Speaking of the old country and home, for those who don't know, Bec and I will be making a trip back home in late November / early December. My mother guilted me into going to my graduation ceremony. I will also have a very important engagement party to go to. While we're at it, I will also do a little bit of work at Monash, because there is some equipment I want to see. If anyone wants to get a chance to see me while I'm there, let me know.

Something which occurs to me as I type this, is how many of life's joyous occassions are really just the removal of a stress or a pain. Buying a man with pain, so to speak. Yes, there is some joy in it, too, but a large component is the removal of stress. Finishing your PhD - 4 years of stress (note, I didn't say hard work). Getting married - the whole wedding preparation thing (I had to hear about). Childbirth - listening to your partner whine for a length of time (note, this is not presonal experience, I'm just guessing).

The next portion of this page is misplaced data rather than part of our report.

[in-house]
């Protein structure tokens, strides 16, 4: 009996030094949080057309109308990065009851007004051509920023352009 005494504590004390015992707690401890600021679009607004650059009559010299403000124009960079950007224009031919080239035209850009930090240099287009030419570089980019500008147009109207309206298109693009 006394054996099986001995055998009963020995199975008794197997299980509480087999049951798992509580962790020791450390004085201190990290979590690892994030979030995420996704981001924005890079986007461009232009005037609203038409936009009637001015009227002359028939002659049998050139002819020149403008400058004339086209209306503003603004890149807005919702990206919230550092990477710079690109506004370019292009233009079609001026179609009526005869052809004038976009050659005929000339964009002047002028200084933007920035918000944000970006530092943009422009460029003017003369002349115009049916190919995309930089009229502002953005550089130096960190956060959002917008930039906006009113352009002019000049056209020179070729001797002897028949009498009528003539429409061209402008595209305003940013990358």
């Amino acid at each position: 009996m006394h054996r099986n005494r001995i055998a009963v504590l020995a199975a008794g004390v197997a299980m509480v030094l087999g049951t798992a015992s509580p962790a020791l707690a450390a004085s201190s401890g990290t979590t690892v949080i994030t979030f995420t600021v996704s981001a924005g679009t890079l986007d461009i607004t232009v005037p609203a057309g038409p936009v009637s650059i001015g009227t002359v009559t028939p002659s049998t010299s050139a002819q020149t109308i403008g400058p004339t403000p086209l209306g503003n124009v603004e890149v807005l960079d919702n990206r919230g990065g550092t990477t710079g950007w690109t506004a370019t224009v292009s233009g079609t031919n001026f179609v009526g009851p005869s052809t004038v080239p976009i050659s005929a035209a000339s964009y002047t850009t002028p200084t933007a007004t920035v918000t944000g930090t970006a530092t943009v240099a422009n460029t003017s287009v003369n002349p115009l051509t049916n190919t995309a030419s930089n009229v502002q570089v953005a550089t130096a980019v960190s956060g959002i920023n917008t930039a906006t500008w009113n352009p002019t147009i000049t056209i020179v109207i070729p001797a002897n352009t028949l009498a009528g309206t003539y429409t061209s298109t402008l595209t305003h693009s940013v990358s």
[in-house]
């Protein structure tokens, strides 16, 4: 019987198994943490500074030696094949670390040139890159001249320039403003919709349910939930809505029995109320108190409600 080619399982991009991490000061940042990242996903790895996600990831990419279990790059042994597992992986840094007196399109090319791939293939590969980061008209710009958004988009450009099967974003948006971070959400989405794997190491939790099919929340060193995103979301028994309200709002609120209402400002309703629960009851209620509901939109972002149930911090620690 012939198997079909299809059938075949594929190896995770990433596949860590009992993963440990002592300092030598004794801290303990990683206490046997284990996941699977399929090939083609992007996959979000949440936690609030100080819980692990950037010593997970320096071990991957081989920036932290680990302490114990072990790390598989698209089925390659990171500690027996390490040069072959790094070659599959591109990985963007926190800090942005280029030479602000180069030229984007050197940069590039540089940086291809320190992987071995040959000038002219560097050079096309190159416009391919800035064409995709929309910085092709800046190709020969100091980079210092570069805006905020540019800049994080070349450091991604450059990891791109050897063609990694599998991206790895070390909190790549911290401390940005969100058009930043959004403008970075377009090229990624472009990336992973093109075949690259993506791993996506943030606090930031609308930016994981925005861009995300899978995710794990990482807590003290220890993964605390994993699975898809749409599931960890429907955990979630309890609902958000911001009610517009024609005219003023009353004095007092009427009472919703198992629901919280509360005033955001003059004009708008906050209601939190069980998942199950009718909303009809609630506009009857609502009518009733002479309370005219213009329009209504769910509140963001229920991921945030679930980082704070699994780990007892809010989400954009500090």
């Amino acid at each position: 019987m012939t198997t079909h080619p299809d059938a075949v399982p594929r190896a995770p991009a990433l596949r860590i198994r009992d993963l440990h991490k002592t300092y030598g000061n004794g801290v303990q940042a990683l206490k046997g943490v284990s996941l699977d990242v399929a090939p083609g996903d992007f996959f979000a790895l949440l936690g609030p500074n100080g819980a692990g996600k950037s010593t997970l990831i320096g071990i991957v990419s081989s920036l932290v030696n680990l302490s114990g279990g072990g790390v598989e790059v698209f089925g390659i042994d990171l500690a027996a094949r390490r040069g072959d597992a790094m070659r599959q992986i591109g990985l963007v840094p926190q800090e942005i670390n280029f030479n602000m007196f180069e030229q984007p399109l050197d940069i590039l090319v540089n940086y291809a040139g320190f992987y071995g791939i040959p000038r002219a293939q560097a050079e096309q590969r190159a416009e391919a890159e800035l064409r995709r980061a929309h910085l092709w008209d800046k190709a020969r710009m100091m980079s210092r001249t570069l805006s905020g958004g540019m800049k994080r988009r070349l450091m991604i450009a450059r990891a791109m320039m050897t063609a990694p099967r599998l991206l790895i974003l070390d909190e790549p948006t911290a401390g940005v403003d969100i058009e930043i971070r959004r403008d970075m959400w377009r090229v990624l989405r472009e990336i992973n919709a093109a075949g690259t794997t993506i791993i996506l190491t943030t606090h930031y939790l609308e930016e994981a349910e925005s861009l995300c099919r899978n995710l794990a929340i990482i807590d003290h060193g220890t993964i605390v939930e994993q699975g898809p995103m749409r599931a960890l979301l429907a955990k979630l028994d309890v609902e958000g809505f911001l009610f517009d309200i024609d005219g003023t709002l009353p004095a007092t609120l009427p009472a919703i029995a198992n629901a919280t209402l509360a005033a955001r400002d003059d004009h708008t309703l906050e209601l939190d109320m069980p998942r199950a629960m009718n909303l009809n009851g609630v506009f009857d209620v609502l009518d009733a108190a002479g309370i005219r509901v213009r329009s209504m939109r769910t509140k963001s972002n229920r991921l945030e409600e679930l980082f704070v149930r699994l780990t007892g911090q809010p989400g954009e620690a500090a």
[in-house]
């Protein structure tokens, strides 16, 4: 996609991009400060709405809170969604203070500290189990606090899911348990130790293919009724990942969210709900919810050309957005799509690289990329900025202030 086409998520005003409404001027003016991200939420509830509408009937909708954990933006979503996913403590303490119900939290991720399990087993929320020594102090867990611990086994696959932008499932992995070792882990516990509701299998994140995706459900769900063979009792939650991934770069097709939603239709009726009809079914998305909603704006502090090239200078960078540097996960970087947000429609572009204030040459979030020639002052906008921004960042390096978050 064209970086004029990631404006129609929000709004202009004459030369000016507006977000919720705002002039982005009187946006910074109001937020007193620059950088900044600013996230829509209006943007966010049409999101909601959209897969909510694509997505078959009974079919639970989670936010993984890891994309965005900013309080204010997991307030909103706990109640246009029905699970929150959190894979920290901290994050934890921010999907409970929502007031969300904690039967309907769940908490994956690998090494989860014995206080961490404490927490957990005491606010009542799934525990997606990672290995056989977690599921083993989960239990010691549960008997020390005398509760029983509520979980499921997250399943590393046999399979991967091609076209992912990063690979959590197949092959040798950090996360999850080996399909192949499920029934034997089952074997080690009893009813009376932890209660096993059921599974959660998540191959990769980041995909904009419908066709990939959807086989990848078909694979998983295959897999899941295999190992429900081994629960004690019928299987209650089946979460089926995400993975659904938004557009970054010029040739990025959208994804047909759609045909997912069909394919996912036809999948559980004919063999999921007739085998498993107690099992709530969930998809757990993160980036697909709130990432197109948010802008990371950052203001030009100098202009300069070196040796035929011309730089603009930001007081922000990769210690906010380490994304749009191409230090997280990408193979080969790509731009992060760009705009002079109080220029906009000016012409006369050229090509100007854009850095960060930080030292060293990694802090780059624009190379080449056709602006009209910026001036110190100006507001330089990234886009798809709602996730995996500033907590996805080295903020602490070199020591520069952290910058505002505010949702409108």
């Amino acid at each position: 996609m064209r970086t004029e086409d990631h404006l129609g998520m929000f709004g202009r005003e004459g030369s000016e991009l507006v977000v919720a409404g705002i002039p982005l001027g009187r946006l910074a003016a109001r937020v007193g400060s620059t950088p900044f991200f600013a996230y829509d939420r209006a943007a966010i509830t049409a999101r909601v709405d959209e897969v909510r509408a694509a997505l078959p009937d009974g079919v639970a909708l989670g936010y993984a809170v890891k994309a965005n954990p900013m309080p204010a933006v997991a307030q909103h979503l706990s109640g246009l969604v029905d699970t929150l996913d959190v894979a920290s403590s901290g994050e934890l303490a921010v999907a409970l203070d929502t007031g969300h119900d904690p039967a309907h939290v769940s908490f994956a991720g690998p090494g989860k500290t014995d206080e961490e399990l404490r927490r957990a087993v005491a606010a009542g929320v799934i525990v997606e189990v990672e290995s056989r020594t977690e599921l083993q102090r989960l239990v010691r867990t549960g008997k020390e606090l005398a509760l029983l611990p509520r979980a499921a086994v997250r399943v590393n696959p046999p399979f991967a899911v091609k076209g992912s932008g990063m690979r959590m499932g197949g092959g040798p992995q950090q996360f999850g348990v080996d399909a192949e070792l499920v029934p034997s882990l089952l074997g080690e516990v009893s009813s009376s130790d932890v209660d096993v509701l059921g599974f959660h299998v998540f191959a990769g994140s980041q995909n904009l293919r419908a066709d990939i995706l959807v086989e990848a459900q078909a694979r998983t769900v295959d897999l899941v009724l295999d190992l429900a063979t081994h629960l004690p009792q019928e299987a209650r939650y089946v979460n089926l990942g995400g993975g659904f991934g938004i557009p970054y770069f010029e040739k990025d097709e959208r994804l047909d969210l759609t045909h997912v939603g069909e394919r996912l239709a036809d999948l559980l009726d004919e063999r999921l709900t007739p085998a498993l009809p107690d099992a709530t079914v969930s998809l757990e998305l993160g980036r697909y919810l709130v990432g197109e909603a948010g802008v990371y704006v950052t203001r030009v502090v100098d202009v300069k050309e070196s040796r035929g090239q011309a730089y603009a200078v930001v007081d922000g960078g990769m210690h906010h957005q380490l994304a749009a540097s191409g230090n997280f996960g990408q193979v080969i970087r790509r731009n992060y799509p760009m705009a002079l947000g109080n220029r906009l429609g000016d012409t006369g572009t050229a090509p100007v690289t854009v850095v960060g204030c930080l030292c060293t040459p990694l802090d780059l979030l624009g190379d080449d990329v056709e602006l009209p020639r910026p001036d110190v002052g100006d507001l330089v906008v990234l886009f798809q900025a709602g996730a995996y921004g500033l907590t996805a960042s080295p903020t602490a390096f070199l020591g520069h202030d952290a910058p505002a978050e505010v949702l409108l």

I recently finished Douglas Adams' Salmon of Doubt. I know I have said before that most books I read end up with someone dying. In this case, it was Adams.

Anyway, because I'll be away for a while, AATTLG theatre presents:

A degree for all seasons

Act One

Scene One

Scene one begins with Matthew, the Common Student, clothed in jeans, runners and a t-shirt. He lays out food on a table for a departmental function, eating some of it as he goes.

His supervisor, Prof. Thomas More comes in and asks for some food. He asks whether it is any good, but Matthew denies knowing.